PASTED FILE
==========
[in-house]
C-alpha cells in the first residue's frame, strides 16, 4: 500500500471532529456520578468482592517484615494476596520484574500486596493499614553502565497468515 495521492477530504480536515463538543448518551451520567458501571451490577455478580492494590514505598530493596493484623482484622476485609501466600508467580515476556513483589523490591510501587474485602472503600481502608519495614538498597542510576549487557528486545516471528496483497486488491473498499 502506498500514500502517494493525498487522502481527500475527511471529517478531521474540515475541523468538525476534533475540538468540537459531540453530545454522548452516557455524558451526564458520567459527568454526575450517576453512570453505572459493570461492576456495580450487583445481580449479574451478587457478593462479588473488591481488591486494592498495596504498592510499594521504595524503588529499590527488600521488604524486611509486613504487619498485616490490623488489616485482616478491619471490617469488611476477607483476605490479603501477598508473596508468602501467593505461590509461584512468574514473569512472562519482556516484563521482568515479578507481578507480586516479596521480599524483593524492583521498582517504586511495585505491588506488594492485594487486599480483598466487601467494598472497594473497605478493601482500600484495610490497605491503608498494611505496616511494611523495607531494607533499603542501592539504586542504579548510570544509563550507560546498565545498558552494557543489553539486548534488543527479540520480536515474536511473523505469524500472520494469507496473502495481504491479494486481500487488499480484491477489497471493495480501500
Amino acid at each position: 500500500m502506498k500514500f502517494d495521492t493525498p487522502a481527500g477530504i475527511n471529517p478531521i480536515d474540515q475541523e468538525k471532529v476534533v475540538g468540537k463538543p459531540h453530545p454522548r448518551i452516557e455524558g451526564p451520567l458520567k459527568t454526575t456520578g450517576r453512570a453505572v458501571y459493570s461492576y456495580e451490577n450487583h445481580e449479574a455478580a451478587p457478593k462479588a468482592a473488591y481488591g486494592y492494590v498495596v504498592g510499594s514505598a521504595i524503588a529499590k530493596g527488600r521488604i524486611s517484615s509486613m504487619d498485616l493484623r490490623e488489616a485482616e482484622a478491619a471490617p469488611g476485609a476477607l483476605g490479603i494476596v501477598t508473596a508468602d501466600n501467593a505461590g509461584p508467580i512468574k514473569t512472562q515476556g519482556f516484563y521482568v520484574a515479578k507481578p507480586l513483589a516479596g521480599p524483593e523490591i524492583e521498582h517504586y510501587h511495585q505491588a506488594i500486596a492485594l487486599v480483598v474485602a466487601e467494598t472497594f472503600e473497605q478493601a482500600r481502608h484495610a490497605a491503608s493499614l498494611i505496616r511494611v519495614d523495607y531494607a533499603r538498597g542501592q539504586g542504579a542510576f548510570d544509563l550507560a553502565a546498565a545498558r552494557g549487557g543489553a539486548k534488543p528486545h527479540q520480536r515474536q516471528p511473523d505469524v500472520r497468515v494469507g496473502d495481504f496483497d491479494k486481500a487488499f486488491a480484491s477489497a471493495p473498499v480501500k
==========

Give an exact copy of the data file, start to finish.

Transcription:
[in-house]
C-alpha cells in the first residue's frame, strides 16, 4: 500500500471532529456520578468482592517484615494476596520484574500486596493499614553502565497468515 495521492477530504480536515463538543448518551451520567458501571451490577455478580492494590514505598530493596493484623482484622476485609501466600508467580515476556513483589523490591510501587474485602472503600481502608519495614538498597542510576549487557528486545516471528496483497486488491473498499 502506498500514500502517494493525498487522502481527500475527511471529517478531521474540515475541523468538525476534533475540538468540537459531540453530545454522548452516557455524558451526564458520567459527568454526575450517576453512570453505572459493570461492576456495580450487583445481580449479574451478587457478593462479588473488591481488591486494592498495596504498592510499594521504595524503588529499590527488600521488604524486611509486613504487619498485616490490623488489616485482616478491619471490617469488611476477607483476605490479603501477598508473596508468602501467593505461590509461584512468574514473569512472562519482556516484563521482568515479578507481578507480586516479596521480599524483593524492583521498582517504586511495585505491588506488594492485594487486599480483598466487601467494598472497594473497605478493601482500600484495610490497605491503608498494611505496616511494611523495607531494607533499603542501592539504586542504579548510570544509563550507560546498565545498558552494557543489553539486548534488543527479540520480536515474536511473523505469524500472520494469507496473502495481504491479494486481500487488499480484491477489497471493495480501500
Amino acid at each position: 500500500m502506498k500514500f502517494d495521492t493525498p487522502a481527500g477530504i475527511n471529517p478531521i480536515d474540515q475541523e468538525k471532529v476534533v475540538g468540537k463538543p459531540h453530545p454522548r448518551i452516557e455524558g451526564p451520567l458520567k459527568t454526575t456520578g450517576r453512570a453505572v458501571y459493570s461492576y456495580e451490577n450487583h445481580e449479574a455478580a451478587p457478593k462479588a468482592a473488591y481488591g486494592y492494590v498495596v504498592g510499594s514505598a521504595i524503588a529499590k530493596g527488600r521488604i524486611s517484615s509486613m504487619d498485616l493484623r490490623e488489616a485482616e482484622a478491619a471490617p469488611g476485609a476477607l483476605g490479603i494476596v501477598t508473596a508468602d501466600n501467593a505461590g509461584p508467580i512468574k514473569t512472562q515476556g519482556f516484563y521482568v520484574a515479578k507481578p507480586l513483589a516479596g521480599p524483593e523490591i524492583e521498582h517504586y510501587h511495585q505491588a506488594i500486596a492485594l487486599v480483598v474485602a466487601e467494598t472497594f472503600e473497605q478493601a482500600r481502608h484495610a490497605a491503608s493499614l498494611i505496616r511494611v519495614d523495607y531494607a533499603r538498597g542501592q539504586g542504579a542510576f548510570d544509563l550507560a553502565a546498565a545498558r552494557g549487557g543489553a539486548k534488543p528486545h527479540q520480536r515474536q516471528p511473523d505469524v500472520r497468515v494469507g496473502d495481504f496483497d491479494k486481500a487488499f486488491a480484491s477489497a471493495p473498499v480501500k